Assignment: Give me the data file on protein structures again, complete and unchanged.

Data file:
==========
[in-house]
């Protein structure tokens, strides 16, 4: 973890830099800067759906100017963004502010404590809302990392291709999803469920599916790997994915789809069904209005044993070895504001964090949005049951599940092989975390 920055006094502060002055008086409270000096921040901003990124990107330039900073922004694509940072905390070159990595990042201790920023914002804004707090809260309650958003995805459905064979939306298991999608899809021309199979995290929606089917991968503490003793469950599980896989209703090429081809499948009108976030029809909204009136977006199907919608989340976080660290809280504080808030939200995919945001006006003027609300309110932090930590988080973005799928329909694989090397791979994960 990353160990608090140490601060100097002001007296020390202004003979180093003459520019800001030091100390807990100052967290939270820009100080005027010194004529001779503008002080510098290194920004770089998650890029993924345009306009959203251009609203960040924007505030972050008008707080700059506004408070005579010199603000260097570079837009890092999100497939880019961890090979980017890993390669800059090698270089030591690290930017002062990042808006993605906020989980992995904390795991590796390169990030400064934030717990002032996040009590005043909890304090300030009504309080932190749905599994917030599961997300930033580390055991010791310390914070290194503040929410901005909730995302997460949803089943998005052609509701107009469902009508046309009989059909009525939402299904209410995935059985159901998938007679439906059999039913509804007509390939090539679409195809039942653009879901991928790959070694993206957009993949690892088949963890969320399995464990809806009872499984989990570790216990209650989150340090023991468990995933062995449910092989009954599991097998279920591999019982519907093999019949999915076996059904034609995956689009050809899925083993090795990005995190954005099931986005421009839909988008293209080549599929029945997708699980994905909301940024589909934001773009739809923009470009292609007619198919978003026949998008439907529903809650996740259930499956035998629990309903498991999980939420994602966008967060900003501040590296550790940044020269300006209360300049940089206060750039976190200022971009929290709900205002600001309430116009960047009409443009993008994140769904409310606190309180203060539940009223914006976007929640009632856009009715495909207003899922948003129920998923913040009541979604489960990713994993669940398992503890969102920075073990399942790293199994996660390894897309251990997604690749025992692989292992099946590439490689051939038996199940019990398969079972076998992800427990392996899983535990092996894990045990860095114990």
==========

[in-house]
């Protein structure tokens, strides 16, 4: 973890830099800067759906100017963004502010404590809302990392291709999803469920599916790997994915789809069904209005044993070895504001964090949005049951599940092989975390 920055006094502060002055008086409270000096921040901003990124990107330039900073922004694509940072905390070159990595990042201790920023914002804004707090809260309650958003995805459905064979939306298991999608899809021309199979995290929606089917991968503490003793469950599980896989209703090429081809499948009108976030029809909204009136977006199907919608989340976080660290809280504080808030939200995919945001006006003027609300309110932090930590988080973005799928329909694989090397791979994960 990353160990608090140490601060100097002001007296020390202004003979180093003459520019800001030091100390807990100052967290939270820009100080005027010194004529001779503008002080510098290194920004770089998650890029993924345009306009959203251009609203960040924007505030972050008008707080700059506004408070005579010199603000260097570079837009890092999100497939880019961890090979980017890993390669800059090698270089030591690290930017002062990042808006993605906020989980992995904390795991590796390169990030400064934030717990002032996040009590005043909890304090300030009504309080932190749905599994917030599961997300930033580390055991010791310390914070290194503040929410901005909730995302997460949803089943998005052609509701107009469902009508046309009989059909009525939402299904209410995935059985159901998938007679439906059999039913509804007509390939090539679409195809039942653009879901991928790959070694993206957009993949690892088949963890969320399995464990809806009872499984989990570790216990209650989150340090023991468990995933062995449910092989009954599991097998279920591999019982519907093999019949999915076996059904034609995956689009050809899925083993090795990005995190954005099931986005421009839909988008293209080549599929029945997708699980994905909301940024589909934001773009739809923009470009292609007619198919978003026949998008439907529903809650996740259930499956035998629990309903498991999980939420994602966008967060900003501040590296550790940044020269300006209360300049940089206060750039976190200022971009929290709900205002600001309430116009960047009409443009993008994140769904409310606190309180203060539940009223914006976007929640009632856009009715495909207003899922948003129920998923913040009541979604489960990713994993669940398992503890969102920075073990399942790293199994996660390894897309251990997604690749025992692989292992099946590439490689051939038996199940019990398969079972076998992800427990392996899983535990092996894990045990860095114990």